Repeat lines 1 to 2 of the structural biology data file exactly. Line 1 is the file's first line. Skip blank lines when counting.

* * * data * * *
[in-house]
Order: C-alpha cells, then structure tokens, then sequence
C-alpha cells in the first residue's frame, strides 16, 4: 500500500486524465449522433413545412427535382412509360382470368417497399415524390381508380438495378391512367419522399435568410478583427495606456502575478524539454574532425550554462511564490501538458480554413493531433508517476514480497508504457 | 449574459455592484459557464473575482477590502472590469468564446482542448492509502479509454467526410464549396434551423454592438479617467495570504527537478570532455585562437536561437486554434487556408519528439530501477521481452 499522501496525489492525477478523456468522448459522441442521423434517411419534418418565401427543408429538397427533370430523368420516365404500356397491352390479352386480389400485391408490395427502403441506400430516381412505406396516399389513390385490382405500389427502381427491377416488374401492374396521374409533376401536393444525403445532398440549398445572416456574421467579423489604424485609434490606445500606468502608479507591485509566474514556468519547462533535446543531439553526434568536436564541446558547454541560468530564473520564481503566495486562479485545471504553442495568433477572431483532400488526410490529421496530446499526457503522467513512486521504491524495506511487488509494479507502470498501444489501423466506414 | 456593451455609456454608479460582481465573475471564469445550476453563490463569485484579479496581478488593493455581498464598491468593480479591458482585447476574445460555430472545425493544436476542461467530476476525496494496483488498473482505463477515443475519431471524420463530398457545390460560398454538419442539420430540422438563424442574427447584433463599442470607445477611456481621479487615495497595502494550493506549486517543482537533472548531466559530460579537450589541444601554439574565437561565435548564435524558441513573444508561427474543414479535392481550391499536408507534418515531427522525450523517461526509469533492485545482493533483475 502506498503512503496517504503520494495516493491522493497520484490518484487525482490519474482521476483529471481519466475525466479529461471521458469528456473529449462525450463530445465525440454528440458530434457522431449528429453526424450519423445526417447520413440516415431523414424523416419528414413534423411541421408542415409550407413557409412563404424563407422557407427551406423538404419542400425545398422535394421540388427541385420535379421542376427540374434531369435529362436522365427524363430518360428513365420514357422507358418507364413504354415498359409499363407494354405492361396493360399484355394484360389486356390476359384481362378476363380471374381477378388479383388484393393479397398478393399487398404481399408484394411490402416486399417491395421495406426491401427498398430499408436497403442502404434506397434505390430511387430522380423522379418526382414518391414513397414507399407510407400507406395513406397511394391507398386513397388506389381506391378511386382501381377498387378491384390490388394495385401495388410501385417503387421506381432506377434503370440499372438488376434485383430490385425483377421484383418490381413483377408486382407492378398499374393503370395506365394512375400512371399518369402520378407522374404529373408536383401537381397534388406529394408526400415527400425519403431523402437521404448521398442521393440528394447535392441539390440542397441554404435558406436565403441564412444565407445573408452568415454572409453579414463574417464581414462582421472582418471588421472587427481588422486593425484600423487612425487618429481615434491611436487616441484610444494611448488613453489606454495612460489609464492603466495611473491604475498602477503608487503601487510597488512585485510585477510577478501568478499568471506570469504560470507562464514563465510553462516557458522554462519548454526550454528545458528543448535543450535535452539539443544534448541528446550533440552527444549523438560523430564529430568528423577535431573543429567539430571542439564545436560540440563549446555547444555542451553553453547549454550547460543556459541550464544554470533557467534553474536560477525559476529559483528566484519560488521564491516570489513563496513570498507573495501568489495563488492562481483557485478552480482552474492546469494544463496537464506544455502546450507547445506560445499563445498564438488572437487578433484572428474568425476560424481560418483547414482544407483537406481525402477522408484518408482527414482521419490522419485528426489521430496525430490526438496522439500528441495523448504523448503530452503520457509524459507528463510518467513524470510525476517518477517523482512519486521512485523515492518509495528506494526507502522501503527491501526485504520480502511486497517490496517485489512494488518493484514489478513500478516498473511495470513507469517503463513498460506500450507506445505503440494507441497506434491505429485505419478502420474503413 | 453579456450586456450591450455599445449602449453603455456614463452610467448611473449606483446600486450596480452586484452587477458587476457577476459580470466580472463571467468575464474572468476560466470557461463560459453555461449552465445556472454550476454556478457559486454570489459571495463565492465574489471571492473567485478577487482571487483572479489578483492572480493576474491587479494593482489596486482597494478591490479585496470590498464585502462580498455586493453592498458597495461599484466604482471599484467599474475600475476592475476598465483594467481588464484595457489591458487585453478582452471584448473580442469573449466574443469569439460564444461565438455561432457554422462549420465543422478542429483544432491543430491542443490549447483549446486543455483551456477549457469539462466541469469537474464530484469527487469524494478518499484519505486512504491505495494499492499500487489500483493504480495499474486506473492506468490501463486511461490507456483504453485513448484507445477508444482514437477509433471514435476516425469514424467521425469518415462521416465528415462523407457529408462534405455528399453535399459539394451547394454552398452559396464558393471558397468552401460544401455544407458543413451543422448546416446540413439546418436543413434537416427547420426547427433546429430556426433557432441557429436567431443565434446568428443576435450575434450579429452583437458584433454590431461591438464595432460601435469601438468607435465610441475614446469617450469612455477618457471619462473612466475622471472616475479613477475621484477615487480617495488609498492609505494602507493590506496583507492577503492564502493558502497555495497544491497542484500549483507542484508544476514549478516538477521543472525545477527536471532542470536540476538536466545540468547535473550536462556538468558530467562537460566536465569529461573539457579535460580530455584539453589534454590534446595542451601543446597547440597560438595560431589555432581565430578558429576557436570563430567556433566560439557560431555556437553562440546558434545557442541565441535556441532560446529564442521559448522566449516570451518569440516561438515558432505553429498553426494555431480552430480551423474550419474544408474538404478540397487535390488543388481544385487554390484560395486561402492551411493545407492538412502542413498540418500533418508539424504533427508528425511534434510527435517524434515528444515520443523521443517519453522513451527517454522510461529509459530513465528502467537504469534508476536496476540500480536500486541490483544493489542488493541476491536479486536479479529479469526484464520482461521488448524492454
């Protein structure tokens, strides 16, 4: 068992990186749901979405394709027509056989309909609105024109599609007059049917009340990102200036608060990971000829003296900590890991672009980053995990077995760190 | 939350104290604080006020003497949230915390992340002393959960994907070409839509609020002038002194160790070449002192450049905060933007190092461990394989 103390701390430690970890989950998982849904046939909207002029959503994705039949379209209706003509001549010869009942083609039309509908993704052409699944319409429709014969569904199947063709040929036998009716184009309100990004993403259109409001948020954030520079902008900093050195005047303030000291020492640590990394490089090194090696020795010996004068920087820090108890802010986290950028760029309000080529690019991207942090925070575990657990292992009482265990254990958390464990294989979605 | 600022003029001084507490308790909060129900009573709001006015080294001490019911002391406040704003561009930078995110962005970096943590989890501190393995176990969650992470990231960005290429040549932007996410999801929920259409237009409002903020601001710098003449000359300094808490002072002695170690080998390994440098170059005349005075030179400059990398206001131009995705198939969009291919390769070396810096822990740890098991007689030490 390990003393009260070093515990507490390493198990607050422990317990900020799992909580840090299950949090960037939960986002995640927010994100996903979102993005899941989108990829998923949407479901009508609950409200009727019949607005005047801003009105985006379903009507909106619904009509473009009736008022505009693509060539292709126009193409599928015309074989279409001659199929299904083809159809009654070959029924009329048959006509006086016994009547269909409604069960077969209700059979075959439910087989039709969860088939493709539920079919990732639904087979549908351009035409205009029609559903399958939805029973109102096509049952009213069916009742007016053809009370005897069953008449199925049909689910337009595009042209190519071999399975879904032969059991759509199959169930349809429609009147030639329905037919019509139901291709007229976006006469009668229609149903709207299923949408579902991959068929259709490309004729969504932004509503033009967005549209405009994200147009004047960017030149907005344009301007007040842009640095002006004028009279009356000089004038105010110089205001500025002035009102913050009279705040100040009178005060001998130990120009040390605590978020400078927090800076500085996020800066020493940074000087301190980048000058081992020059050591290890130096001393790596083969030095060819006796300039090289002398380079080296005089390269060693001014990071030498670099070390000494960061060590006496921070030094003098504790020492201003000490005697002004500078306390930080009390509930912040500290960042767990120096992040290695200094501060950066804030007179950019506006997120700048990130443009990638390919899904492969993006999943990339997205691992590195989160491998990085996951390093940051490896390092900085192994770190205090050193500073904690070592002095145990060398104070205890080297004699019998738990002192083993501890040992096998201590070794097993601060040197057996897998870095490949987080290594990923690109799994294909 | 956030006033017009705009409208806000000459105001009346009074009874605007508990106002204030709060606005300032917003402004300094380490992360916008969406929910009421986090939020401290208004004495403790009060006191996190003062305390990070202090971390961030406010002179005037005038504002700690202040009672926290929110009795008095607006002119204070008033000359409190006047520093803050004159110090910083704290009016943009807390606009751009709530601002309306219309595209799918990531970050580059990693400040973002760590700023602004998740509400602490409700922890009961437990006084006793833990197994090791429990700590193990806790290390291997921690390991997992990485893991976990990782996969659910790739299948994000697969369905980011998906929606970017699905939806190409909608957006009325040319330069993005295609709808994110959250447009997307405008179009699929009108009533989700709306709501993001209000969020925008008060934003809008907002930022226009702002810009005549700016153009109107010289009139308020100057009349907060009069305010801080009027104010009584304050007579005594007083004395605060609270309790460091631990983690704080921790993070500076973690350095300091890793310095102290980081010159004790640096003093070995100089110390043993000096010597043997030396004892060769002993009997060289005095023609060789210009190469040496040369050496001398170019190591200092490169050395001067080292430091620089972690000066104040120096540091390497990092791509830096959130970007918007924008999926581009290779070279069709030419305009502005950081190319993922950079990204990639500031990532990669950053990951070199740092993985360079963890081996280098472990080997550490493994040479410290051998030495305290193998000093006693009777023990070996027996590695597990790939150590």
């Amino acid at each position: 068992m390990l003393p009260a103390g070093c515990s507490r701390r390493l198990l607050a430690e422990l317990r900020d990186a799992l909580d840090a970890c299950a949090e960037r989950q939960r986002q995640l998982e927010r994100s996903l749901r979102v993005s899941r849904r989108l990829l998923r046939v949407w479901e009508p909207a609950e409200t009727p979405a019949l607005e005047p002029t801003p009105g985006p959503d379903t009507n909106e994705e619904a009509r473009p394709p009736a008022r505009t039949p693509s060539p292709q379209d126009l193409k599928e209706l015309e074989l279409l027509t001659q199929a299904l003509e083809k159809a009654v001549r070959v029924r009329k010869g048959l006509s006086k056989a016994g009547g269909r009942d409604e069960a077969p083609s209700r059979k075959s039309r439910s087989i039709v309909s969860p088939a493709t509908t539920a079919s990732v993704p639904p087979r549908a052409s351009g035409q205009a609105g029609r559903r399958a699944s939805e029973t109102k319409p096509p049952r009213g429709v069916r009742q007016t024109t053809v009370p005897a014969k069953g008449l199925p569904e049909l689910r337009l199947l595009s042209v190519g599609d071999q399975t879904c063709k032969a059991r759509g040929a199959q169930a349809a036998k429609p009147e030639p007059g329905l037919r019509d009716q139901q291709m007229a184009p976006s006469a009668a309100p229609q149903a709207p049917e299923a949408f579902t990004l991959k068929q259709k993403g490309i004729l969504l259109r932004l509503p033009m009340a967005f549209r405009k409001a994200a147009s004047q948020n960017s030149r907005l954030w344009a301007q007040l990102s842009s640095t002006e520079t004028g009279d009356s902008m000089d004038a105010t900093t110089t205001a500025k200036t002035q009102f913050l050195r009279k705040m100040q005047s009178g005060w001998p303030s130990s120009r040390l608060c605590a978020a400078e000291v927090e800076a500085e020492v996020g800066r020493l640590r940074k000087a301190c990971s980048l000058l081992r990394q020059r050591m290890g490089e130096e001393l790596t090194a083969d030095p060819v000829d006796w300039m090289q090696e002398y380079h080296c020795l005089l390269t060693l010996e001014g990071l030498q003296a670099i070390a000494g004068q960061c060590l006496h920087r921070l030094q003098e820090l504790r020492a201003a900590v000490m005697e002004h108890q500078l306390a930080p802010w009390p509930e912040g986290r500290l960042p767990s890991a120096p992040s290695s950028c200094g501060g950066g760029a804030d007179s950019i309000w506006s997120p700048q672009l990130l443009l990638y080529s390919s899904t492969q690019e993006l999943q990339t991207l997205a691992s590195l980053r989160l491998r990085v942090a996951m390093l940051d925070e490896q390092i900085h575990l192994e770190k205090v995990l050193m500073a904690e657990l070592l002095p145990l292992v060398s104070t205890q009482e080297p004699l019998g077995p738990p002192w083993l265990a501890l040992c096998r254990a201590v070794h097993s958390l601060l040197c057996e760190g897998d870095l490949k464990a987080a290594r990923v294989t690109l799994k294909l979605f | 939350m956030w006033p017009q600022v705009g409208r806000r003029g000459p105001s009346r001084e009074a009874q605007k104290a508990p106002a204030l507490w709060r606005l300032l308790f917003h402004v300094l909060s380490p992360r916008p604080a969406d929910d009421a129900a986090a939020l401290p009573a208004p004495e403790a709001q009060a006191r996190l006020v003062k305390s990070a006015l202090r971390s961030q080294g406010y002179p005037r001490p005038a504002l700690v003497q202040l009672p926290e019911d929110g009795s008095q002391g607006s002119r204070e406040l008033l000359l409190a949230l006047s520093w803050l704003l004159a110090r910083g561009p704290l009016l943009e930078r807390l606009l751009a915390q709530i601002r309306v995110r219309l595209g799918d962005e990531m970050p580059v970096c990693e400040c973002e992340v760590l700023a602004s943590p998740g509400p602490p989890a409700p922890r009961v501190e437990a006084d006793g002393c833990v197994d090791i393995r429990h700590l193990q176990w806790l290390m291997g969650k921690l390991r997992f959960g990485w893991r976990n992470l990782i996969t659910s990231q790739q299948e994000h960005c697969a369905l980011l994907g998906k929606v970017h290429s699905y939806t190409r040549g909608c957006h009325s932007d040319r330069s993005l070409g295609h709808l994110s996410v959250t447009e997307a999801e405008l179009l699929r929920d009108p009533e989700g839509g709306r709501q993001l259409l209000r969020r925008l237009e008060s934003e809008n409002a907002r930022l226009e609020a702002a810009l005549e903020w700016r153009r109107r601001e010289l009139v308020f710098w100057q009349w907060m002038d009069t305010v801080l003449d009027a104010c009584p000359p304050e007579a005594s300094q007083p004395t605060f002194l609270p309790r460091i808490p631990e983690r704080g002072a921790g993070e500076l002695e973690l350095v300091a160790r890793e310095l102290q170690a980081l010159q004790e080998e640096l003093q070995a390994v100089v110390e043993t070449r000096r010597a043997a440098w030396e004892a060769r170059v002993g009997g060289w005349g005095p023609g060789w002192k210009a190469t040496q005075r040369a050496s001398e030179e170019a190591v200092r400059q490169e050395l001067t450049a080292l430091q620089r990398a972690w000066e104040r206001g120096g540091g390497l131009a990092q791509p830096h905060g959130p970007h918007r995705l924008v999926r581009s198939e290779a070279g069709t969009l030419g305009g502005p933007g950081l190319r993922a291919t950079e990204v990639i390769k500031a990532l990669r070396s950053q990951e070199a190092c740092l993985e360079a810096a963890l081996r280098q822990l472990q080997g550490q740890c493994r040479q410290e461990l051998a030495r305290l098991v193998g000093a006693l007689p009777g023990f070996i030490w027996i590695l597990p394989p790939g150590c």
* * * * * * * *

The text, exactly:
[in-house]
Order: C-alpha cells, then structure tokens, then sequence